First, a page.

|Title:||Predicting Poverty Incidence in Statistically Underdeveloped Countries|
University of Ghana, College of Basic and Applied Sciences, School of Physical and Mathematical Sciences, Department of Statistics
|Publisher:||University of Ghana|
|Abstract:||It is generally acknowledged that availability of data remains critical to effective monitoring of poverty indicators and evaluation of policies and programmes towards alleviating poverty. The paucity of data has reduced the frequency of measuring poverty indicators at the national and regional level. District level poverty indicators are yet to be estimated since sampling designed data collected can only provide national and regional level indicators. This thesis applied multiple imputation technique to predict poverty incidence from a non-expenditure household data (MICS4) based on a regression model developed from a recent household expenditure data (GLSS6). The time interval between the two data sets is one and a half years, and few variables in GLSS6 data that significantly influence poverty were not found in the MICS4 data. However, the poverty incidence predicted for national, urban and rural levels at 95 percent probability were very close to that estimated by the Ghana Statistical Service from the GLSS6 data. The study recommends application of this technique to future non-expenditure survey to improve the frequency of poverty indicators to inform policy and programmes.|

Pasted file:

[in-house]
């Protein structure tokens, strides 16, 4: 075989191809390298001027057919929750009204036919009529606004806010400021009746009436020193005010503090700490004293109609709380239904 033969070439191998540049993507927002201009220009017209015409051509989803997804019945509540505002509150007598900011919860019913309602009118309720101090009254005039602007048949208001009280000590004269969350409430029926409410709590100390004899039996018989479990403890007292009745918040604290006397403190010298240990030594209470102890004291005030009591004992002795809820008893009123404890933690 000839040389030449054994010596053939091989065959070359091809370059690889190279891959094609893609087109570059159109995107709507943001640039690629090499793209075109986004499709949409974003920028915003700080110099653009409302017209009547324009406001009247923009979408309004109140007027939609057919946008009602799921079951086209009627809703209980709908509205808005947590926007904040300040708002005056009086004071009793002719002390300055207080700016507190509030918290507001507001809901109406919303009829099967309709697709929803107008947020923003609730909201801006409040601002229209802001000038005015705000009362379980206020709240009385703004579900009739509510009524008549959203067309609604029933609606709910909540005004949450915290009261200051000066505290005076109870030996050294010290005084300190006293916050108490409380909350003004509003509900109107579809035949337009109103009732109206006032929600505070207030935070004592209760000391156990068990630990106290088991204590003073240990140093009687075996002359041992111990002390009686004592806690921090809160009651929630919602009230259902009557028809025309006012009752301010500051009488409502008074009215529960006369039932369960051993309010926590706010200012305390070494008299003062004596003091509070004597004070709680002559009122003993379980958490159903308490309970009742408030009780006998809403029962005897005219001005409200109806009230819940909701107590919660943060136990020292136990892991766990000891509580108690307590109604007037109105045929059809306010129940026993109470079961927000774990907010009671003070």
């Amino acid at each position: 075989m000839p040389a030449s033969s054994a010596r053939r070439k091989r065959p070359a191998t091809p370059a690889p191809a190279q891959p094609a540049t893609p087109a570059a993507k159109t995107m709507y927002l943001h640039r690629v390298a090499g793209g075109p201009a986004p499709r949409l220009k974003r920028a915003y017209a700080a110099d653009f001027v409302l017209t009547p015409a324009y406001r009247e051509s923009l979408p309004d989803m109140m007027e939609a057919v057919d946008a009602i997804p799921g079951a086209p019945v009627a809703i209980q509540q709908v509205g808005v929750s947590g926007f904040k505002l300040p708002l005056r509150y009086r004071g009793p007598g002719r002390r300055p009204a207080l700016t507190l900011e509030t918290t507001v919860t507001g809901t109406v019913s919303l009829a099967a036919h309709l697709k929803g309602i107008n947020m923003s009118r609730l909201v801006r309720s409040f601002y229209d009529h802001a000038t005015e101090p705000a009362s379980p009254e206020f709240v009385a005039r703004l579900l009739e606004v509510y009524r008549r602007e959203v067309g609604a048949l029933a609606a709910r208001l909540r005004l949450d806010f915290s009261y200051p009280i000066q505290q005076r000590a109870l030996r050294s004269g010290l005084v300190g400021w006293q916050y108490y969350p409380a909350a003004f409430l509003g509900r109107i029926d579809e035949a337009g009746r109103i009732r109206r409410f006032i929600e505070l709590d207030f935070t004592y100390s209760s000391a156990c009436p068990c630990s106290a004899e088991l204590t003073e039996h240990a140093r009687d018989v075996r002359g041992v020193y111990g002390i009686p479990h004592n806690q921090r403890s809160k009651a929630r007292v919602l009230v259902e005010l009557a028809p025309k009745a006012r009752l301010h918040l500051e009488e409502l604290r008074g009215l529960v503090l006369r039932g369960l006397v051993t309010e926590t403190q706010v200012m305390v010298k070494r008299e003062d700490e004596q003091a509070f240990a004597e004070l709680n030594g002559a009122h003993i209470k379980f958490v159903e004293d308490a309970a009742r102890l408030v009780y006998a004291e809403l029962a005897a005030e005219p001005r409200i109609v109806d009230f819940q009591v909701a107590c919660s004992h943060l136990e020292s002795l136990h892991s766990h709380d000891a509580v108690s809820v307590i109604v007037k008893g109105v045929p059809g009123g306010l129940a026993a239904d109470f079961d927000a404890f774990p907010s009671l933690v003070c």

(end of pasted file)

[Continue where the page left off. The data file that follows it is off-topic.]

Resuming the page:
|Description:||Thesis (MPhil) - University of Ghana, 2015|
|Appears in Collections:||Department of Statistics|
|ERNEST ENYAN _PREDICTING POVERTY INCIDENCE IN STATISTICALLY UNDERDEVELOPED COUNTRIES _2015.pdf||4.2 MB||Adobe PDF||View/Open|
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